Farmers have watched fields turn fallow. Residents have skipped showers and ripped up lawns. But four years into California's epic drought, Congress is status quo: gridlocked.

The state's splintered congressional delegation — despite its size and influence — has been stymied by fundamental disagreements over the causes of the drought and the role of the federal government in mitigating its consequences.

If anything, recent fights have only hardened positions, with both sides questioning each other's motives.

"I have not seen anything yet that both Democrats and Republicans have said 'These seem like sensible ideas,'" said Jeffrey Kightlinger, general manager of the Metropolitan Water District of Southern California. "Both sides have been attacking each other's proposals."

House Republicans, led by Majority Leader Kevin McCarthy of Bakersfield, have been pushing for a plan that would pump more water to hard-hit farmers in the Central Valley. But they have run afoul of Democrats who are reluctant to further drain the state's rivers and hamper efforts to recover endangered fish.

Many Democrats, including Sen. Barbara Boxer, favor an approach that would devote more money to conservation and reuse projects. "My guiding star is no water wars," Boxer said Tuesday, saying she would oppose "bills that turn one stakeholder against another."

She and other Democrats have released proposals that would spend $1 billion to $2 billion in the next few years on a variety of projects including desalinization, incentives for water-efficient products, and research — measures Republicans have criticized as inadequate and costly.

GOP lawmakers are looking to Sen. Dianne Feinstein, a Democrat known for deal-making and connections to agribusiness, to bridge the gap by crafting a proposal that can pass muster with Gov. Jerry Brown and President Obama. She is working quietly on a bill that has not been widely viewed by her colleagues, including Boxer.

Feinstein, in an email sent by her office, acknowledged the difficulty "given the fraught political climate in which we must work."

"As I've said in the past, I won't support a bill unless it adheres to our environmental laws and protections," she said.

She said she hopes to craft a bill "in the coming weeks" that will focus on short-term and long-term relief, including provisions to increase flexibility for water delivery, improve wildlife habitats and build water storage. She said the bill would be more comprehensive than a measure she worked on last year that failed to get a vote in the Senate.

"Can Sen. Feinstein get to Jerry Brown? I don't know," said Rep. Devin Nunes, a Republican from Tulare who is close to McCarthy. "But I do know this: If they don't do something soon they're going to get the whole damn state out of water."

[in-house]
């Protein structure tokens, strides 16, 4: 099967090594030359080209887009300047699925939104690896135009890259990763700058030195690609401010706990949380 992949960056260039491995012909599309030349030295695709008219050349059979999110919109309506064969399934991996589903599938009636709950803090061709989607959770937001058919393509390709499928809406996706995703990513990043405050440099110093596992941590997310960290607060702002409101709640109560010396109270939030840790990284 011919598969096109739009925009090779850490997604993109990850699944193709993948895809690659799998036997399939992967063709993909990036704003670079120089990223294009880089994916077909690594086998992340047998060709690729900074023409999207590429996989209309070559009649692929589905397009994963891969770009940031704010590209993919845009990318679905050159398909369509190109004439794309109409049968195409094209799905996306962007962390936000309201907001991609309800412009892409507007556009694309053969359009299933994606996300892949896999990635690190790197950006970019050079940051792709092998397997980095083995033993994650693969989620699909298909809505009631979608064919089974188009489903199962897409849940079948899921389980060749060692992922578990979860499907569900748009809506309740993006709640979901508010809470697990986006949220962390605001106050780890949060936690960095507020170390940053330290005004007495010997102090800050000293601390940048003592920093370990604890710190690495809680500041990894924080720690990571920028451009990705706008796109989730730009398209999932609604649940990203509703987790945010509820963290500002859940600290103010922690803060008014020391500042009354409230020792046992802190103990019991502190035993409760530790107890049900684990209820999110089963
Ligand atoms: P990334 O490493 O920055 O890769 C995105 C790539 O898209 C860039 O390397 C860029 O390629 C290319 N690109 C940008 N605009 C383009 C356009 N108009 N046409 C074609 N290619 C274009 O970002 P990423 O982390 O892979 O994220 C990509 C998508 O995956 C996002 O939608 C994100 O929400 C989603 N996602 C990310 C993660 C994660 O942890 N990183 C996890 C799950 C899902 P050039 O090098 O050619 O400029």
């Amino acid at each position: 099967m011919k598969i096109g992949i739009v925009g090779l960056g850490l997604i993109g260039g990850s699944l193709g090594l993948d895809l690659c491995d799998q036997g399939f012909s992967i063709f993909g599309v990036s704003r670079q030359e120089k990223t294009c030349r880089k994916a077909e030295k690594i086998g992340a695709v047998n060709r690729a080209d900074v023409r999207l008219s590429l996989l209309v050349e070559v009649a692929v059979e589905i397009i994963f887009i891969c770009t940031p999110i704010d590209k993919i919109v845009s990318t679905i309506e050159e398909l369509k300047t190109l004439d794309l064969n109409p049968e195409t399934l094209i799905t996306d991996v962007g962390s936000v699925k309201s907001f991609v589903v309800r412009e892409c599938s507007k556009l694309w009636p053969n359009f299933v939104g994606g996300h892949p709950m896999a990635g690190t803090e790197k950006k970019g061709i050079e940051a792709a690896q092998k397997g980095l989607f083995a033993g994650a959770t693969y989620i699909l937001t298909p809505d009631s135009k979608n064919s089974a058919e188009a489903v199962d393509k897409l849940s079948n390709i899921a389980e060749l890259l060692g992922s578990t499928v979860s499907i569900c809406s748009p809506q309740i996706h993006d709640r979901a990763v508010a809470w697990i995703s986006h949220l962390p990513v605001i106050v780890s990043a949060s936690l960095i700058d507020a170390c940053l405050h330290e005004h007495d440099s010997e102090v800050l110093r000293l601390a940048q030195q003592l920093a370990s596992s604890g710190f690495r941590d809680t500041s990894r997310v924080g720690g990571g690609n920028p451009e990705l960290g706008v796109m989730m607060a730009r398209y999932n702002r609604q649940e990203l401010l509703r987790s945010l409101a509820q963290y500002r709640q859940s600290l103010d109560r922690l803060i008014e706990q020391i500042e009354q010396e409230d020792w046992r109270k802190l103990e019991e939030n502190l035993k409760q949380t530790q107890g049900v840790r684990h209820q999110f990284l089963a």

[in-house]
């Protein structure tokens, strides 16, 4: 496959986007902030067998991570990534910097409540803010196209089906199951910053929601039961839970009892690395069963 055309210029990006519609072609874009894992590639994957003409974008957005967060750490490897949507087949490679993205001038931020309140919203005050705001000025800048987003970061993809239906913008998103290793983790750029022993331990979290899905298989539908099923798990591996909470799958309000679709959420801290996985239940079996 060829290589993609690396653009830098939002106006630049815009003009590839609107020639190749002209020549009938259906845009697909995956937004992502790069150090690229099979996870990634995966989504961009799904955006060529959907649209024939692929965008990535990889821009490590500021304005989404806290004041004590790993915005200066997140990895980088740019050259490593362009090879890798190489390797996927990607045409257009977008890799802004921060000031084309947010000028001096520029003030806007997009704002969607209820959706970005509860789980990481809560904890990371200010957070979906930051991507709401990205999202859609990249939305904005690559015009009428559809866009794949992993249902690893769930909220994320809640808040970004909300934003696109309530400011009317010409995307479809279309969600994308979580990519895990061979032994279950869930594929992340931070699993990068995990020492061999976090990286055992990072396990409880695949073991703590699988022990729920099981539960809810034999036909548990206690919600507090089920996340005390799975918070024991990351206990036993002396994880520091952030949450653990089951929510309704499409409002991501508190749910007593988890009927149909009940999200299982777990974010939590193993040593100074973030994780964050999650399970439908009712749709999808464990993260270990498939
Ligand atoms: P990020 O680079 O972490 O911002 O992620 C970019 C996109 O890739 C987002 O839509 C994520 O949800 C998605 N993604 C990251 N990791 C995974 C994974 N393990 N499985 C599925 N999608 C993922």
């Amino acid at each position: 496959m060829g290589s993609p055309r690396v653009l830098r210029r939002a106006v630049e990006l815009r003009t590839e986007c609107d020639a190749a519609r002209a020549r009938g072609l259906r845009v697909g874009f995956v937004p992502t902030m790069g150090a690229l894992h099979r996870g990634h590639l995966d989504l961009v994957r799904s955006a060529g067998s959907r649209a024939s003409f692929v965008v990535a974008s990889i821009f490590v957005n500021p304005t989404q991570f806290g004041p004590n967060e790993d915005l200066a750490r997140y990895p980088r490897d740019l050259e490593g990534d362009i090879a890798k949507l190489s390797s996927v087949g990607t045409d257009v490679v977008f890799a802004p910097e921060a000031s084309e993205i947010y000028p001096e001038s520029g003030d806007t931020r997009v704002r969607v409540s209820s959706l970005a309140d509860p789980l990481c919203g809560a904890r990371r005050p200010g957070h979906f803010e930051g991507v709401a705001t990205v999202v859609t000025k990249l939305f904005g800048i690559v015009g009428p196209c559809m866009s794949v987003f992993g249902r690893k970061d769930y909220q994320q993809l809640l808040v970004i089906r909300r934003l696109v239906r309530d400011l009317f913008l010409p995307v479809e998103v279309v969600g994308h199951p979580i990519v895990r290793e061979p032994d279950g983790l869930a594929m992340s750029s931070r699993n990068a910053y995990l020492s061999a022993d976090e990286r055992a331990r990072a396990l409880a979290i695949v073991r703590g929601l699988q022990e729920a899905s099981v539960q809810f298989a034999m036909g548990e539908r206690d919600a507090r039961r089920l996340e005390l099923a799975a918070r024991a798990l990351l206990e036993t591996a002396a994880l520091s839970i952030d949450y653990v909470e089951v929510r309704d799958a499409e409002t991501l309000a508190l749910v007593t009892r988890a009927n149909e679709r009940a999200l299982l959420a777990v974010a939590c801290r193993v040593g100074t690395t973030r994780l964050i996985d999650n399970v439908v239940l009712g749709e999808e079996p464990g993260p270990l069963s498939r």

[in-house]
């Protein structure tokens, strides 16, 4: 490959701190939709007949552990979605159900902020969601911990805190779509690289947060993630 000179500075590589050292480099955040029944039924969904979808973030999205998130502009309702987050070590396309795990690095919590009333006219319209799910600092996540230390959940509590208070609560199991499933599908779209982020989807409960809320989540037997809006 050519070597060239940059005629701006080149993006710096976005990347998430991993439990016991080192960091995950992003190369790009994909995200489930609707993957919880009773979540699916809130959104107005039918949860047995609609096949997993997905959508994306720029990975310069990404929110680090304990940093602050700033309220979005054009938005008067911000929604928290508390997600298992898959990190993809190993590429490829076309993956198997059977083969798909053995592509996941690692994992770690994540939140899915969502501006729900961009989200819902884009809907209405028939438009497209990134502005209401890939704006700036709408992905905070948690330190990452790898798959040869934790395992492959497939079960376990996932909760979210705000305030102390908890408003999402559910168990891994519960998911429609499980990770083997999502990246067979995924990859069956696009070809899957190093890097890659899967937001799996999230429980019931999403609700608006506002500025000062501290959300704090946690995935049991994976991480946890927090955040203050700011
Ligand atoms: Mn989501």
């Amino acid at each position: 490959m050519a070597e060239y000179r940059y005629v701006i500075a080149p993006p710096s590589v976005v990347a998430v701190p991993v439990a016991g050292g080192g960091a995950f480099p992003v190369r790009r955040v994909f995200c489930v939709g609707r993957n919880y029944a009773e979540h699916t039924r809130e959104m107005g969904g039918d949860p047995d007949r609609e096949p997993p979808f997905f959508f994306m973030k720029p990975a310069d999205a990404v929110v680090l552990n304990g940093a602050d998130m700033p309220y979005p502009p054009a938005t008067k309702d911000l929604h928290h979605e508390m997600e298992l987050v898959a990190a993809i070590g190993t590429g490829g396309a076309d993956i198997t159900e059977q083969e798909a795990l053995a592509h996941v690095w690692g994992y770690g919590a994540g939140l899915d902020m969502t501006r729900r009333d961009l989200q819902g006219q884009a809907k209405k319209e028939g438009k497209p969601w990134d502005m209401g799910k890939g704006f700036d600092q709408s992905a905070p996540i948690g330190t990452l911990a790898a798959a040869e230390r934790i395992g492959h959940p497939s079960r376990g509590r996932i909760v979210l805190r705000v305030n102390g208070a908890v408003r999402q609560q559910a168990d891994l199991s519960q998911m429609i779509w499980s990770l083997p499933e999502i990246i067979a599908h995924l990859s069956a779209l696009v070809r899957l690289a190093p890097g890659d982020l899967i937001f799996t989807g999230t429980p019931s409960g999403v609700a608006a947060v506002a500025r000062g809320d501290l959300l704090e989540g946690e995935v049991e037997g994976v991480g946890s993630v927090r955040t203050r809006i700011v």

Nunes and other Republicans refer to a "man-made drought." They argue that policies designed to replenish endangered fish stocks in the Sacramento-San Joaquin River Delta are depriving farmers, especially those with low-priority water rights.

"The people that are opponents are the same opponents there's always been, and they want to idle over 1 million acres of farmland in the San Joaquin Valley," he said.

Rep. Jeff Denham, a Republican from Turlock, said the latest GOP bill, expected to be released in the next few days, would be different from others that drew scorn from environmentalists and the Brown administration. He said the bill would create stricter timelines for federal review of water projects to avoid bureaucratic holdups that have driven up costs without negating the existing protections under federal law for endangered fish.

"Our goal is not to change the Endangered Species Act," he said.

But he and others have called for changes to current practices — such as altering the way endangered fish are counted to give water managers more flexibility in pumping water to farmers — that environmentalists said would do just that.

Such proposals "fundamentally change the Endangered Species Act," said Kate Poole, a senior attorney with the Natural Resources Defense Council who has read draft Republican bills but not yet seen a final version.

The Brown administration has been noncommittal while Feinstein drafts her legislation, but has generally taken the side of liberal Democrats in Congress who argue against plans that would pump more water to the Central Valley. Even if Congress passes a bill, Obama is unlikely to sign it without Brown's sign-off.

The problem for Republicans and Central Valley Democrats who have aligned with them is that many Democrats, though eager to spend money on longer-term projects, do not see a need for a dramatic change in policies that promote environmental protection of the delta, sometimes at the expense of water deliveries to farmers. They say the overriding problem for farmers is a lack of rain, not the government's environmental policy.

"Congress has been having the wrong conversation," said Rep. Jared Huffman (D-San Rafael). "The conversation has been dominated by a focus by a very narrow group of interests in the San Joaquin Valley, and their agenda to weaken the Endangered Species Act, water quality standards, and — frankly — the California water rights system, in order to redirect more water to themselves."

The Obama administration insists that it is trying to give farmers as much water as it can under the current law, by installing more monitoring equipment and other scientific tools to check the health of fish populations.

"We're getting better. We're making changes," Michael Connor, deputy secretary of the U.S. Department of the Interior, testified Tuesday at a Senate hearing.

But Rep. Jim Costa, a Democrat from the Central Valley who is working with Republicans, said Congress has to come together to give farmers more help. Many lack the irrigation to plant crops that have long sustained their livelihoods, a concern not just for the local economy but for the nation, he said